A chat in Tel Aviv earlier this year convinced me that not only does Israel have an intensely interesting and little-known crime fiction history, but that that history could rapidly grow even more interesting.
My learned interlocutor was Uri Kenan, a discriminating reader of crime fiction (he likes Kevin McCarthy and James Ellroy) and of this blog who outlined a history of Israeli crime writing dating back to the 1930s. The history includes secret authorship and anti-genre snobbery, as well as an Israeli past and present that are more urban and more diverse than traditionally thought. I immediately invited Uri to prepare a guest post for Detectives Beyond Borders. Here's the first of two parts.
(Read Part 2 of A Short History of Crime Fiction in Israel.)
© Peter Rozovsky 2012
“We will be like a nation like all others only after we have a Hebrew thief and a Hebrew harlot.”
— Haim Nachman Bialik
|(David Tidhar: Police officer, private detective, scholar, activist, crime-fiction protagonist)|
By Uri Kenan
Israelis have always considered themselves unique. This is partly the legacy of the anomalous history of Jewish communities, and partly due to the fact that all national movements must emphasize their own uniqueness. This outlook has shaped much of the history of Israeli literature.
The story of crime writing in Hebrew is part of the much larger story of writing fiction in modern Hebrew. Popular fiction for Jewish audiences existed for years in Yiddish. This included the staples of pulp such as detective, suspense, romance, and erotica. By the late nineteenth century it was a booming market, but Yiddish wasn’t the holy tongue. It was a kind of pidgin created by European Jews for day-to-day life.
One of the earliest tasks of the Zionist movement was to modernize Hebrew from a language of prayer to the language of day-to-day life so it could replace Yiddish. Although this was intended to secularize, and to some extent vulgarize, Hebrew, some hard taught traditions didn’t die. Though not viewing Hebrew as a holy tongue anymore, many still maintained that some subjects or styles weren’t fit for Hebrew. A clearly defined distinction between low and high culture was maintained for decades. Hebrew fiction was supposed to either inspire Jews in the project of building their own nation state or else help them deal with the many dilemmas and hardships this project entailed. In this world view there was no real room for genre fiction. For several decades the gap between canon literature and non-canon would shape Israeli literature and deny detective fiction its place in the sun.
For the Kids
It is no surprise, therefore, that the first attempt at writing detective fiction was justified as an attempt at education. 1931 saw the appearance of a series of short detective stories published as individual booklets called “Sifriyat Habalash” (The Detective Series). These works were written for a young-adult audience to which it was presented as a valuable lesson in the need for cunning ingenuity and self-defense. Another feature of these booklets was that they all starred an actual detective, rather than a fictional one: David Tidhar was an officer in the British mandate police force of the early twenties until he retired and became the first Jewish private detective in the country. Shlomo Ben-Israel (Gelfer), the author of most of these booklets, was experienced in writing detective fiction in Yiddish and decided to see whether their success could be repeated in Hebrew. The stories themselves were thinly veiled imitations of pulp tropes transplanted to the setting of British-mandate Palestine.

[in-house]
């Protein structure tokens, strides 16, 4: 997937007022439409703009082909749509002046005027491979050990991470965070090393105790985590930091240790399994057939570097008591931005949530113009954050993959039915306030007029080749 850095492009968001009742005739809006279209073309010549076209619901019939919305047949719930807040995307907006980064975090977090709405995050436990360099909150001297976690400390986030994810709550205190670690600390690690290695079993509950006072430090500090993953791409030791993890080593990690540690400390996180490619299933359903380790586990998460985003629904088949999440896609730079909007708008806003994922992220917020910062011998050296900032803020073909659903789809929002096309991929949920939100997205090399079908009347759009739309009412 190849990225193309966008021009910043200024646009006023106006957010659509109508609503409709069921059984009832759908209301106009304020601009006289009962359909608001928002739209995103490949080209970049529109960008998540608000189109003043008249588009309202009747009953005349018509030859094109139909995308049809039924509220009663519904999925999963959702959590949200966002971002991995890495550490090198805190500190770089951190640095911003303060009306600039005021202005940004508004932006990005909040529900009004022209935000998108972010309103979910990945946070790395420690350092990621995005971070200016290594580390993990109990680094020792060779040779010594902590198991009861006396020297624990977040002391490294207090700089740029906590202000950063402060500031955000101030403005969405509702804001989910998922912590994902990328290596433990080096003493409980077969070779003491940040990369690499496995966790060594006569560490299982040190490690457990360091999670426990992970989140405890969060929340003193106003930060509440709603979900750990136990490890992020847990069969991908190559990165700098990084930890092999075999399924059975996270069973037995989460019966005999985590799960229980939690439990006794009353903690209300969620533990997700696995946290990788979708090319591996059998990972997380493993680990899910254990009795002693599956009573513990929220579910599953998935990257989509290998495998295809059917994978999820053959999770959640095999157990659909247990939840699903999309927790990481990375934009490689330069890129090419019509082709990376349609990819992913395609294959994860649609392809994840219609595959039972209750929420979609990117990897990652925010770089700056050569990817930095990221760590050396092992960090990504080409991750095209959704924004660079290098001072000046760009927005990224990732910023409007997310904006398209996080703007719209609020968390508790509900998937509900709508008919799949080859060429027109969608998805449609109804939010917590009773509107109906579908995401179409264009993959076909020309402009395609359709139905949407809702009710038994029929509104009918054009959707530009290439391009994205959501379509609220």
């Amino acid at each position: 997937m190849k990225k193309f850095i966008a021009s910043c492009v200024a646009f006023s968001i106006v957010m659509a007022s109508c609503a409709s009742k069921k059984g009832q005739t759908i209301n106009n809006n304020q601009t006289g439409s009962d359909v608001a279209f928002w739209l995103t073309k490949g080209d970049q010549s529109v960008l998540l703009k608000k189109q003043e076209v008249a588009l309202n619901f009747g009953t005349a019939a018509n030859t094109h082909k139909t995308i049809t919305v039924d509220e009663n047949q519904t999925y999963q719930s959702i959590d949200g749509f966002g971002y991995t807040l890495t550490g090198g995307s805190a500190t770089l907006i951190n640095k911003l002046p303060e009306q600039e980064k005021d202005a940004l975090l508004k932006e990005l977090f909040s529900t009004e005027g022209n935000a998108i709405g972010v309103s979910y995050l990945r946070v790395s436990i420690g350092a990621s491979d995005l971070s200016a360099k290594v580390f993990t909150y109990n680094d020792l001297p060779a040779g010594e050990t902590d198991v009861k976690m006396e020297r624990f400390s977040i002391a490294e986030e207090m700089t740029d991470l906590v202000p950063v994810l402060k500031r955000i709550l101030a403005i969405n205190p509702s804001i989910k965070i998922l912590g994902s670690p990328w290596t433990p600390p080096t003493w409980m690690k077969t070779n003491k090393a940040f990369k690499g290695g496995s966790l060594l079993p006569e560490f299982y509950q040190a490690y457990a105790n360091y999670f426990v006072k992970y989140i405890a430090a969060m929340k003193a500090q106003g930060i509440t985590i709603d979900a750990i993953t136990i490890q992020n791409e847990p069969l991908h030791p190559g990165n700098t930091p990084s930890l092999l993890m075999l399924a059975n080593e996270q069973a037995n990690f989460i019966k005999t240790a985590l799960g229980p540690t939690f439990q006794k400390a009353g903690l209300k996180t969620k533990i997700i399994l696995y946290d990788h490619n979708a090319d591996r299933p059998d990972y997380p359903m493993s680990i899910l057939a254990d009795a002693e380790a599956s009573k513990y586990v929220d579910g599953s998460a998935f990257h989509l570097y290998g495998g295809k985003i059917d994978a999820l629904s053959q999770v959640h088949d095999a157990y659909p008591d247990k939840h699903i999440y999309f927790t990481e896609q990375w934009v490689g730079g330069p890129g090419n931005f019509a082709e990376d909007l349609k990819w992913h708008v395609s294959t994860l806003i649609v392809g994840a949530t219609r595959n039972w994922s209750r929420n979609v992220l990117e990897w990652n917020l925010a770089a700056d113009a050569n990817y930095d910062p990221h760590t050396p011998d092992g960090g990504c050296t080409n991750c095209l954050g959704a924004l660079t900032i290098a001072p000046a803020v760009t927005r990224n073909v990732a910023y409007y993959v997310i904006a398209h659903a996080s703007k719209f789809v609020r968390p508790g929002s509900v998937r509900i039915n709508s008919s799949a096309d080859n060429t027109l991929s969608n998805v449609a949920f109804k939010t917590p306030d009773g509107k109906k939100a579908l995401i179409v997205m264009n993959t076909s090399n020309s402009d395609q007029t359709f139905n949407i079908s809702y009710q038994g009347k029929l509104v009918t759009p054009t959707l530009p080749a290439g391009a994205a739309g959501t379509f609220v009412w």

In an attempt to make him a role model for youth, Tidhar was envisioned as the epitome of the “New Jew”: strong, brave and self-reliant. A Jewish Sherlock Holmes who doesn’t shrink from using his fists when he needs to. Arabs, by contrast, were depicted as nefarious, cowardly and brutish. British police officers were depicted as fans of Tidhar’s detective skills whereas in reality Tidhar himself had a quarrelsome, troubled relationship with Mandate Police.
Despite its faults (or maybe due to them) “Sifriyat Habalash” was a huge commercial success selling several thousands of copies at a time when the totals number of Jews living in the country no more than two hundred thousand. Ben-Israel was hailed by some prominent writers and poets such as Bialik, Hameiri and Bash as the originator of Hebrew popular fiction. At the same time his booklets were vilified in prominent literary magazines as corruption of the youth.